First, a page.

> a cyclist (or be seen, as a cyclist) 300 yards ahead than 100 yards
    > ahead. And having seen, or been seen, I want to be able to track the
    > cyclists movements, or for the driver behind me to be able to track my
    > movements.


    Instead of being able to track so easily from 300 yards, you could be more
    careful and slow down until you are close enough for your headlights to
    light up the cyclist. I reckon this does actually happen.

    ~PB
     
  14. Velvet

    Velvet Guest

    Al C-F wrote:
    > On Sun, 06 Feb 2005 11:20:51 GMT, Velvet <[email protected]>
    > wrote:
    >
    >
    >>I'd have to agree with that too, steady PLUS flashing is good, flashing
    >>on own is very BAD, when you might only get a couple of glimpses due to
    >>traffic, in those glimpses it is all too possible that the light is in
    >>the 'off' cycle of the flash pattern.

    >
    >
    > How slowly do your lights flash? My Vistalights would be hard to
    > miss, flashing or constant.


    Dunno. Not that slowly, but when I've been a driver, I've found it
    easier to spot a cyclist from further in my peripheral vision with a
    flashing light, but a lot harder to judge closing speed/distance with
    ONLY a flashing light.

    And with other traffic around, yes, I've frequently missed the
    flashing-only cycle lights simply because of the coincidence of my gaze
    flicking away briefly in quick succession (as can be necessary if you're
    using mirrors etc). I don't gaze for seconds at a time in my mirrors,
    preferring a quick flick back and forth to monitor a potential situation
    behind (imminent dangerous overtaking attempt etc), and it's in that
    sort of situation that it's very possible for it to coincide with light
    being on but masked by other objects, light being off and otherwise
    visible, and light being on but me glancing in said mirror.

    Some lights do flash rapidly, others do not. IME a steady light will
    let you judge closing speed and distance well, and is visible from
    further away than a reflector. Also, reflectors don't work well if you
    headlight beam isn't lighting them, due to a bend in the road! Flashing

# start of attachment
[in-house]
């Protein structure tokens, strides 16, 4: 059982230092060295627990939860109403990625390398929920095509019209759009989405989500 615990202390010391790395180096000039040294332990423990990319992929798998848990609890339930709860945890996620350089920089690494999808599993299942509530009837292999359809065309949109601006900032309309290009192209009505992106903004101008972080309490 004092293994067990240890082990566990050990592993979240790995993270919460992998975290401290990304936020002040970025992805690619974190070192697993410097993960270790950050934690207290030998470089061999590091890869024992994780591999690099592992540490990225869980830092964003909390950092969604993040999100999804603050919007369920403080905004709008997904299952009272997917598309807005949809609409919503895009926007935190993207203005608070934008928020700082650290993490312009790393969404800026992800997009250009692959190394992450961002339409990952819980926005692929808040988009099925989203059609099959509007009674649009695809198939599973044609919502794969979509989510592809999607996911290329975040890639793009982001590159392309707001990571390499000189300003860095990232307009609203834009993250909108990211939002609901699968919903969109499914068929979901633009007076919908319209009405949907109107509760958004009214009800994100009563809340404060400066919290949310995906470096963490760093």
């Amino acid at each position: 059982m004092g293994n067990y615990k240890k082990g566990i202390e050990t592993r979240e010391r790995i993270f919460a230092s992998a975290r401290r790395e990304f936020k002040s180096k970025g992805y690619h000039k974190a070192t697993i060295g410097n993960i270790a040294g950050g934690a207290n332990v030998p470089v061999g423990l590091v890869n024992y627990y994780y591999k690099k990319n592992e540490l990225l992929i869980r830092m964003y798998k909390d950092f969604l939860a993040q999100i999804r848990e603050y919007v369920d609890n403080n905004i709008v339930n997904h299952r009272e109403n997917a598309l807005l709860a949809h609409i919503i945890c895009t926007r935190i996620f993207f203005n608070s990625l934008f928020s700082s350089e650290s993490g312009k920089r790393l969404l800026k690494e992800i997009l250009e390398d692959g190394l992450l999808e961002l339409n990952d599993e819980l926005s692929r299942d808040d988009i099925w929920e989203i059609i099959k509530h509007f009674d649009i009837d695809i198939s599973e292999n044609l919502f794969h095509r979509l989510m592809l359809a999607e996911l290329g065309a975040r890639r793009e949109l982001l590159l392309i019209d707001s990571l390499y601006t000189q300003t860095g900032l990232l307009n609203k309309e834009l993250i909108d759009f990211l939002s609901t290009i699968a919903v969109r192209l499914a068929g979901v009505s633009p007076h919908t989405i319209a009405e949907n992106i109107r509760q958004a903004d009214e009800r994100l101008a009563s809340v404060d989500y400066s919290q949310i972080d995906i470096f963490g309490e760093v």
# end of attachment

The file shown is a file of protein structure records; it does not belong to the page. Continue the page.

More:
is good for attracting attention.

    BUT! Flashing can be too attention-attracting, which is something else
    I tend to find if there's no static accompanying them. Because you can
    only judge the speed/distance in the instant the light is ON, you have
    to spend more time looking at it in order to complete that judgement.


    --


    Velvet
     
  15. Pete Biggs

    Pete Biggs Guest

    Danny Colyer wrote:

    >> That particular problem solved by using a *fast*-flashing light, one
    >> that flashes a few times per second.

    >
    > Yeah, and gives the poor sod behind a stinking headache, thus greatly
    > reducing his ability to concentrate.


    I doubt they really do that, but cause some annoyance. It's an
    unfortunate price that has to be paid until super-bright steady lights are
    more practical and affordable for all cyclists all the time. We are
    getting there with new generations of LED & battery technology so maybe
    blinkies will die out.

    ~PB
     
  16. Pete Biggs

    Pete Biggs Guest

    Al C-F wrote:

    >> I don't particularly object to the use of flashing lights [1], but I
    >> *do* object to the lack of a steady light.

    >
    > Don't the cyclists use reflectors near where you live? Or have your
    > headlamps broken?


    That's a good point. Reflectors aren't as good as lights because they're
    visible from more limited angles but they do count as a steady "light" to
    some extent (as far as this argument goes). Same (but better) with
    reflective clothing. A driver can track all that even if having trouble
    with flashing lights.

    ~PB
     
  17. David Martin

    David Martin Guest

    On 6/2/05 5:12 pm, in article
    [email protected], "Simon Brooke"
    <[email protected]> wrote:

    > in message <BE2AC21F.8FA1%[email protected]>, David Martin
    > ('[email protected]') wrote:
    >
    >> On 5/2/05 12:12 am, in article [email protected]cart,
    >> "Jon Rogers" <[email protected]> wrote:
    >>
    >>> On 2005-02-05, Danny Colyer <[email protected]> wrote:
    >>>>
    >>>> I'd object quite strongly to any proposal to legalise the use of
    >>>> flashing lights on their own.
    >>>
    >>> Why? They seem to me to be much more visible than steady lights,
    >>> either LED or filament lamp types.

    >>
    >> You'd actually be wrong. They are much harder to place spatially. Yes
    >> you know there is something there, but cannot tell exactly where it
    >> is.

    >
    > That's like the naked streets thing. You know there is something there
    > but are not absolutely certain where it is, so you _slow_ _down_ and
    > _take_ _more_ _care_. It seems to me that's an unalloyed Good Thing.


    Might be true for you, it isn't generally true. Naked streets is a different
    concept. You know there will be conflicts and deal with them appropriately.